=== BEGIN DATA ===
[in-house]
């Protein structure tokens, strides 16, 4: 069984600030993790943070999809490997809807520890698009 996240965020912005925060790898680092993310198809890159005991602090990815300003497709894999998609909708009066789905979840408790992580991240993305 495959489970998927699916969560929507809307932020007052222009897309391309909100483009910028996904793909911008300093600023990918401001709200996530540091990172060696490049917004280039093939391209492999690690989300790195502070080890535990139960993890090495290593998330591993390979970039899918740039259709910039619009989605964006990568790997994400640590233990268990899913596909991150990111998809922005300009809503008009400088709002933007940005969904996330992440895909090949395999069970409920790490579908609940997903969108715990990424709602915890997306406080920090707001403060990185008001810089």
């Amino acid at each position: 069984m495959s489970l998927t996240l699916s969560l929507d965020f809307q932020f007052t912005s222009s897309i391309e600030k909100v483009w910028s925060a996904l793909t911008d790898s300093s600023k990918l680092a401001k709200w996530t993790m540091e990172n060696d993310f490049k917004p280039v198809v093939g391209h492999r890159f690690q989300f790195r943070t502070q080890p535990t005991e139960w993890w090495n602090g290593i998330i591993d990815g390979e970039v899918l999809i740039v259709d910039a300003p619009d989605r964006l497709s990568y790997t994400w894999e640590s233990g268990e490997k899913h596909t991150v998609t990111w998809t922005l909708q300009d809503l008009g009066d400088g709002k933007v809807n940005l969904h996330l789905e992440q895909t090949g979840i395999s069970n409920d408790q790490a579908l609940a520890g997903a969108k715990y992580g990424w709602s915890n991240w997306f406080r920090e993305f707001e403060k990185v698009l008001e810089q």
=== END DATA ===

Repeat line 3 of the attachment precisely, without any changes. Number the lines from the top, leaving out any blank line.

């Amino acid at each position: 069984m495959s489970l998927t996240l699916s969560l929507d965020f809307q932020f007052t912005s222009s897309i391309e600030k909100v483009w910028s925060a996904l793909t911008d790898s300093s600023k990918l680092a401001k709200w996530t993790m540091e990172n060696d993310f490049k917004p280039v198809v093939g391209h492999r890159f690690q989300f790195r943070t502070q080890p535990t005991e139960w993890w090495n602090g290593i998330i591993d990815g390979e970039v899918l999809i740039v259709d910039a300003p619009d989605r964006l497709s990568y790997t994400w894999e640590s233990g268990e490997k899913h596909t991150v998609t990111w998809t922005l909708q300009d809503l008009g009066d400088g709002k933007v809807n940005l969904h996330l789905e992440q895909t090949g979840i395999s069970n409920d408790q790490a579908l609940a520890g997903a969108k715990y992580g990424w709602s915890n991240w997306f406080r920090e993305f707001e403060k990185v698009l008001e810089q």